Moreover, the court found that the Board’s characterization of the owner’s commitment to fund the employer’s losses as “emphatically short-term” was unsupported by any evidence in the record, much less substantial evidence.

The court further concluded that the Board acted “arbitrarily” in its treatment of relevant Second Circuit precedent, namely Stoehmann Bakeries, Inc. v. NLRB, 95 F.3d 218 (1996), where the court previously had disagreed with the Board’s finding that the employer there had claimed an inability to pay, reasoning that “[o]nce [the employer] contended that it had access to capital sufficient to continue [the operation], without change, the union’s need for financial information to bargain intelligently was virtually non-existent.”  Moreover, the court found that prior to this case, the Board had not hinged its analysis on whether the employer expressly denied an inability to pay, but rather placed the burden on the union to establish that the employer claimed an inability to pay.  In a concurring opinion, Judge Cabranes wrote that the Board order could not be enforced due to its failure to explain its reasons for not following Stroehmann Bakeries, but suggested that the Board might be able to produce a “more precise ruling” in the future by explaining that an employer claiming during bargaining that it is unprofitable due to labor costs is effectively claiming an inability to pay for such costs.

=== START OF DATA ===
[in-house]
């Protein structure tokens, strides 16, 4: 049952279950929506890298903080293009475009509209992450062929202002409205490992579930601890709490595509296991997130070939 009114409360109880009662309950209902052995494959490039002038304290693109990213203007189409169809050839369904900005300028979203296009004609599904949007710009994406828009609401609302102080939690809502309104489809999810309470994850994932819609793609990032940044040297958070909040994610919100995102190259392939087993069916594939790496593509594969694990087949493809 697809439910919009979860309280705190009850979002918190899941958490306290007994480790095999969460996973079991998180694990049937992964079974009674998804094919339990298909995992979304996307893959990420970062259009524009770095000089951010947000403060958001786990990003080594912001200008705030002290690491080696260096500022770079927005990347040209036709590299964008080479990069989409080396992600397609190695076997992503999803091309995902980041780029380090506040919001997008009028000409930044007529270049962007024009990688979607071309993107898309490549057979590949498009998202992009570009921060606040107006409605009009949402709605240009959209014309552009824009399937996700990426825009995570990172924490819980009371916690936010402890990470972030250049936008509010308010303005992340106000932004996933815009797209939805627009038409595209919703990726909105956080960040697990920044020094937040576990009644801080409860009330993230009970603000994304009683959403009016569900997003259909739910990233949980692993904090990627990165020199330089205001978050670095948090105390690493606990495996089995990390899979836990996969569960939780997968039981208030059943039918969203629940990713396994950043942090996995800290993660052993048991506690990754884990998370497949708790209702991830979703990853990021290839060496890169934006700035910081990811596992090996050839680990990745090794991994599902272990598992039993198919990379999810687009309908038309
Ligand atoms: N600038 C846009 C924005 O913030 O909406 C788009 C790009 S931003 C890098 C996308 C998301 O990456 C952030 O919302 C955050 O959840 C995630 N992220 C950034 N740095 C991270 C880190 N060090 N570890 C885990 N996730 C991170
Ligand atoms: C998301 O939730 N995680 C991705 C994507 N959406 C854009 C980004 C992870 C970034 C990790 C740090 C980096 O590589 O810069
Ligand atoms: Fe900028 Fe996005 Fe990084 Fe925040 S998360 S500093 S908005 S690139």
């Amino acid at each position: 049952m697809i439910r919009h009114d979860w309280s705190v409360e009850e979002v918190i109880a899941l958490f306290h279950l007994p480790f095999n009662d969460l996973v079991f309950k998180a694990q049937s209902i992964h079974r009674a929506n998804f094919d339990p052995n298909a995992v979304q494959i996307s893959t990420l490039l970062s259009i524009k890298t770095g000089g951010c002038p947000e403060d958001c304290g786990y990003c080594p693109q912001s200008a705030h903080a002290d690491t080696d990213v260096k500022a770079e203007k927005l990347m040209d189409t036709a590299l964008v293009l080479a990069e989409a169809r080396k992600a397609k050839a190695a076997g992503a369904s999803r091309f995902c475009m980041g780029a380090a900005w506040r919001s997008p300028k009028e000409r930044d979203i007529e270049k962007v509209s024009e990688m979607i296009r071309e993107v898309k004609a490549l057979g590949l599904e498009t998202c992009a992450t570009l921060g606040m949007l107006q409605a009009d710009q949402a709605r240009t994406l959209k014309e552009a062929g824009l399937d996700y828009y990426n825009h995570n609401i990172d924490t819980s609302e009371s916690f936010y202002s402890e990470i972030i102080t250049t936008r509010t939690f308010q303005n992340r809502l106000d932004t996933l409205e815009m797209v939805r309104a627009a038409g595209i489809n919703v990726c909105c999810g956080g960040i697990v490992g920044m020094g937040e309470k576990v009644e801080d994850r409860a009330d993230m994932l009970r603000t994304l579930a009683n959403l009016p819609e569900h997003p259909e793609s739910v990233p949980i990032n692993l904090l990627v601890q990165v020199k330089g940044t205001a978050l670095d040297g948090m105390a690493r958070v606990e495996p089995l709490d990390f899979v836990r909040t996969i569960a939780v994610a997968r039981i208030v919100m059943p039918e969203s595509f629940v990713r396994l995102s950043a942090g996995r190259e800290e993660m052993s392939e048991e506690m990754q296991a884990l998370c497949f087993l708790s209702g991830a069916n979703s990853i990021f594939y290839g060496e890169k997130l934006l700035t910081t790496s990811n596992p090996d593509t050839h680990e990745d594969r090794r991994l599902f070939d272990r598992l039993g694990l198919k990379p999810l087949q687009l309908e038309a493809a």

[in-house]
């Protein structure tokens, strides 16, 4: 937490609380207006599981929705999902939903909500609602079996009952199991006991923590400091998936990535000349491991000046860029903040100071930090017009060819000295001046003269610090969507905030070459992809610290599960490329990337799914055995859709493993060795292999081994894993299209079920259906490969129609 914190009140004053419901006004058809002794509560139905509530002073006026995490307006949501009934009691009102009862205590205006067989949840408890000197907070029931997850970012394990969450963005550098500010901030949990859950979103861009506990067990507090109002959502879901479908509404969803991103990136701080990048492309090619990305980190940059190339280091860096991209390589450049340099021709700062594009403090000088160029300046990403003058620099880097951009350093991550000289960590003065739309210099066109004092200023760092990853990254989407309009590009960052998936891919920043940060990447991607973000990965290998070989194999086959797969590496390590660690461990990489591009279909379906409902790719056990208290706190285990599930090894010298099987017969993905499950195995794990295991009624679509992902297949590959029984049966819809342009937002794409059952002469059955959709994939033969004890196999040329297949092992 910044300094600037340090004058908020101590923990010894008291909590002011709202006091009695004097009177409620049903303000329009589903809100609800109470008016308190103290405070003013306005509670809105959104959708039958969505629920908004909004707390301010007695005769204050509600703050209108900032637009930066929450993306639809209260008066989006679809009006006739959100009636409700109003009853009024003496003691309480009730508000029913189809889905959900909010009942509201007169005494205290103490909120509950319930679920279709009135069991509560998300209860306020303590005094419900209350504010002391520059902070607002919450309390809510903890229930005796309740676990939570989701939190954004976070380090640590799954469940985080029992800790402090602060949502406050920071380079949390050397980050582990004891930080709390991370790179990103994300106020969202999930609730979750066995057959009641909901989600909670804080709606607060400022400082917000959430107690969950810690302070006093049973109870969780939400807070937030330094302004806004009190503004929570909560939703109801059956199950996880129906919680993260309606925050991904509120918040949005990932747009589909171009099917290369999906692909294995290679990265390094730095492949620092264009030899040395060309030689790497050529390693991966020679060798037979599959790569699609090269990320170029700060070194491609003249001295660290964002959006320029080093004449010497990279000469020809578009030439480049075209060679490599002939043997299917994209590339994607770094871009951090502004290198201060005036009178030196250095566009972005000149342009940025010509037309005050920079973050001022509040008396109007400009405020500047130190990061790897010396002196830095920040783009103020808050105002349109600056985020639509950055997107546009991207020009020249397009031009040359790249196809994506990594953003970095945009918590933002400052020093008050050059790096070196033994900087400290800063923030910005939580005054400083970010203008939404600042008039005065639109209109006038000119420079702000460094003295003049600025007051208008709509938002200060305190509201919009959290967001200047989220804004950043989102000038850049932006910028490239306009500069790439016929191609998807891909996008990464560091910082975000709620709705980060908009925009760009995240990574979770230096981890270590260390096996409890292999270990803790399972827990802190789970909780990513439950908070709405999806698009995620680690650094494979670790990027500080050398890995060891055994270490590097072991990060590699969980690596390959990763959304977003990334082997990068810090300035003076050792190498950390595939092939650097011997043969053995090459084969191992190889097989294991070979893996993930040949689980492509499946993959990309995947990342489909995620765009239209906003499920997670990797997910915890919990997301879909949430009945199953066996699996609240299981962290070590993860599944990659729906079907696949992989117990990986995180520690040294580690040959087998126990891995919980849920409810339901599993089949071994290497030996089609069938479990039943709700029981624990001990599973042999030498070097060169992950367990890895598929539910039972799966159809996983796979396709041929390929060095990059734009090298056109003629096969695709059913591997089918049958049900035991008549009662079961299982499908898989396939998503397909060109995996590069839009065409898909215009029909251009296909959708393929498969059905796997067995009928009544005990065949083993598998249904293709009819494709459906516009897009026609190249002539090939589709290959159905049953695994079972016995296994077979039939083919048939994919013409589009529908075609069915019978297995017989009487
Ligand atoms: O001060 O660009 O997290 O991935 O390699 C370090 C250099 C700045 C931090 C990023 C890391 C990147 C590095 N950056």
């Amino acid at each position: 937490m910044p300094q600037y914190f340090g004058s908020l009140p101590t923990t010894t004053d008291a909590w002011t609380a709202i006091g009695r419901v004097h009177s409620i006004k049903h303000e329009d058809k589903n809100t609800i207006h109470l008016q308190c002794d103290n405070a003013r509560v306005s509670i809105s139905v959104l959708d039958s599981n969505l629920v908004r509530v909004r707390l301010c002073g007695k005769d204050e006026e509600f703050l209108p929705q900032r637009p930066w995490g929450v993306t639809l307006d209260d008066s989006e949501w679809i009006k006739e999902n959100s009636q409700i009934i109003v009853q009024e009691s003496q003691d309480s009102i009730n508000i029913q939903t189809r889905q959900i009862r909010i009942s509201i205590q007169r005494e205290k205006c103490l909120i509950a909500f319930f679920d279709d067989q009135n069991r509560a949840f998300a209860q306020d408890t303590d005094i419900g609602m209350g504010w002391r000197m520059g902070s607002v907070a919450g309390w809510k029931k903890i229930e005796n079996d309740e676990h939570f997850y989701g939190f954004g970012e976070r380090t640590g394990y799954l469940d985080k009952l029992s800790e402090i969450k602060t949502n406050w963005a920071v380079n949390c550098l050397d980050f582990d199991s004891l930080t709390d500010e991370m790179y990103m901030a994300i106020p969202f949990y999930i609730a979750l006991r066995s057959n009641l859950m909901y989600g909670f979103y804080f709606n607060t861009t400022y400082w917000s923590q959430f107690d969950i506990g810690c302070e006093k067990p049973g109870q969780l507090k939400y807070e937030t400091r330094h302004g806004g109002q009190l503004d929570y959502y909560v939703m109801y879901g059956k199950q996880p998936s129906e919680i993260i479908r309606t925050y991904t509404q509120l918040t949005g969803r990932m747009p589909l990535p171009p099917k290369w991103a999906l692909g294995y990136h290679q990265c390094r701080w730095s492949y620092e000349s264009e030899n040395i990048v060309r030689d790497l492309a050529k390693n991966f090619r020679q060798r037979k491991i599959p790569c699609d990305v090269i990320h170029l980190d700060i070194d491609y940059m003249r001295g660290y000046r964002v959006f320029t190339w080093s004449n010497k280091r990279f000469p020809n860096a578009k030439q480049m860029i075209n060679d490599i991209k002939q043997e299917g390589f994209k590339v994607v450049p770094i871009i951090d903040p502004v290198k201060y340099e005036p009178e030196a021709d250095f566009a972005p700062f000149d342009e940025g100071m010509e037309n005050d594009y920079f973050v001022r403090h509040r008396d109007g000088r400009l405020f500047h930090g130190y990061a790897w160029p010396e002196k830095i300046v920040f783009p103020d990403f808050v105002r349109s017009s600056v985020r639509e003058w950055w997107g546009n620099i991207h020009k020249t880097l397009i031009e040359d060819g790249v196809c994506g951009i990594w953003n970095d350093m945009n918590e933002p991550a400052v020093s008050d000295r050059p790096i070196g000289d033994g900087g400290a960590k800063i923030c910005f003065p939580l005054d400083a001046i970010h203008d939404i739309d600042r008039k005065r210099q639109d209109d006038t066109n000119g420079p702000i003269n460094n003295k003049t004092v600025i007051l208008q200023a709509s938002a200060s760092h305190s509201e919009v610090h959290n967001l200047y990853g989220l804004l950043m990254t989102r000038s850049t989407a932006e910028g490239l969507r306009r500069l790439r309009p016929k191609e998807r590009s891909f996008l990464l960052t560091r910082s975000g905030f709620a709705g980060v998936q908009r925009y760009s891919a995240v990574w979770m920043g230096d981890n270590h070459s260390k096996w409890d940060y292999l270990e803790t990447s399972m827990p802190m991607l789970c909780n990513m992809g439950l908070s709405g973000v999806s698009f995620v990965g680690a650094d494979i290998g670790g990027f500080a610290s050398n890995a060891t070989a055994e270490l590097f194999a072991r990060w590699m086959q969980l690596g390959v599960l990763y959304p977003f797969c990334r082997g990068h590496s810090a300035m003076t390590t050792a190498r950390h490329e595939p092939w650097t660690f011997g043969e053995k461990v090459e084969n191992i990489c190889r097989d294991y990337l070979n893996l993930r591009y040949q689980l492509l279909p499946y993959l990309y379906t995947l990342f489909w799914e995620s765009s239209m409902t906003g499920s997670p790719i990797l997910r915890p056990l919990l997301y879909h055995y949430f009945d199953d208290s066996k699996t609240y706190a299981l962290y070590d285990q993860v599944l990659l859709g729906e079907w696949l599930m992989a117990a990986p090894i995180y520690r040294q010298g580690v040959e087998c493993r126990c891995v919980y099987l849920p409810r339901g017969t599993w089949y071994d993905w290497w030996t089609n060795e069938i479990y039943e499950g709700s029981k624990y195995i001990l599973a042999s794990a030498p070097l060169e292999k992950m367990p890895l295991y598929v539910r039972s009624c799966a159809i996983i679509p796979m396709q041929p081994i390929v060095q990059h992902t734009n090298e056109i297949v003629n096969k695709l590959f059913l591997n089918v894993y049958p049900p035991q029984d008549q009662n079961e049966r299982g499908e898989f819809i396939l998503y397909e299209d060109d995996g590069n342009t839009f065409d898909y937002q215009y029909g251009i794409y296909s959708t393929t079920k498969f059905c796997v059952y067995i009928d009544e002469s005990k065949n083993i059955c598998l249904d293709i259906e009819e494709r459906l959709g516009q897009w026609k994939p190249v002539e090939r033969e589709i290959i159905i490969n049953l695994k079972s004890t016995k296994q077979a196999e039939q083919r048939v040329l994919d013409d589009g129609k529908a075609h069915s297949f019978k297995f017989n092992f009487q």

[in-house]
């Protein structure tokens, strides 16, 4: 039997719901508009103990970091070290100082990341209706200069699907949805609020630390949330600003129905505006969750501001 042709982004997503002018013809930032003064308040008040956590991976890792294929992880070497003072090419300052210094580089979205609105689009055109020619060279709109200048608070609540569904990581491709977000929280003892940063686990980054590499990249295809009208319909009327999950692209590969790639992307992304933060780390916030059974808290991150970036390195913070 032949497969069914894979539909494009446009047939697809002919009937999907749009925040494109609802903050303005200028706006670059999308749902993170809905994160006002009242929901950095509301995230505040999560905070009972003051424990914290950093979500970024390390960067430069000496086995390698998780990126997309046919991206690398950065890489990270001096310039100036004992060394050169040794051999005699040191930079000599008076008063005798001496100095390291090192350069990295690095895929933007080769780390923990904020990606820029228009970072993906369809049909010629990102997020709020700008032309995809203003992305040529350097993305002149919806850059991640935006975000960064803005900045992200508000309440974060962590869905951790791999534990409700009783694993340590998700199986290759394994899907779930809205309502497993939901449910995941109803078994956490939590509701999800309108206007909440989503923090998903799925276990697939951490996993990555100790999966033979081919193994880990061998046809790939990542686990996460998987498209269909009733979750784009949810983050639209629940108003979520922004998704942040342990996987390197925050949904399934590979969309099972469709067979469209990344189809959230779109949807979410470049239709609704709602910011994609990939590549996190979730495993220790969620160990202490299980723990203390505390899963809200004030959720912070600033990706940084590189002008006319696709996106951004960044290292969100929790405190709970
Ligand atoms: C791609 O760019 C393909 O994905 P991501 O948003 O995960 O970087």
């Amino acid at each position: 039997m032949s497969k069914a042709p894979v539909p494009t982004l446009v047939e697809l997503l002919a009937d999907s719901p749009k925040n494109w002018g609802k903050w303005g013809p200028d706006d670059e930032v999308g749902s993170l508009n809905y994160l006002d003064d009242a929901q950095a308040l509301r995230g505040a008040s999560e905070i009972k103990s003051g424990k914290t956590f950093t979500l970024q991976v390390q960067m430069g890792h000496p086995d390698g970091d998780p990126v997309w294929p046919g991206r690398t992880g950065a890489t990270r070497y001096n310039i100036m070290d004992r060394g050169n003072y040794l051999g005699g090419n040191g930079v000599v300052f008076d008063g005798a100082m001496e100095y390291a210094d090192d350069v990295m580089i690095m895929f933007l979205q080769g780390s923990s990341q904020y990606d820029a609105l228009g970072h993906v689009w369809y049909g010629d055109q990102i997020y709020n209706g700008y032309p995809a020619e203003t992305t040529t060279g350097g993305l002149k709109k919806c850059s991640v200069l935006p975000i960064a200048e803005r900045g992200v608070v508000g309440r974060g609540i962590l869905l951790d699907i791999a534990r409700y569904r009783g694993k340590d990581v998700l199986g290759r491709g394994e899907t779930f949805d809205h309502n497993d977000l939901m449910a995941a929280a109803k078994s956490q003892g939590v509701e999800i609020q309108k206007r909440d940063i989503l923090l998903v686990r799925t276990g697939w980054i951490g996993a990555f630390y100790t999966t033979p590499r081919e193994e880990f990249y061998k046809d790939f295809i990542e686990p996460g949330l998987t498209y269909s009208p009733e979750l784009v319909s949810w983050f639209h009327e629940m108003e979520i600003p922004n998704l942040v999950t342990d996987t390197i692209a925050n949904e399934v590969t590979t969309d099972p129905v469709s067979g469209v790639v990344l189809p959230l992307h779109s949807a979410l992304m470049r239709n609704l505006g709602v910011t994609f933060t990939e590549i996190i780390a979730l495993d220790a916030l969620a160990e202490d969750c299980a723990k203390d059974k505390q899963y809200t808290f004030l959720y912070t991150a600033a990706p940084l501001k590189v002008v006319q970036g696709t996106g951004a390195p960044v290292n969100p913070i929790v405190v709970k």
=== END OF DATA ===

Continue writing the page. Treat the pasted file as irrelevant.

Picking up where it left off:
The Employer Adequately Substantiated Its Assertions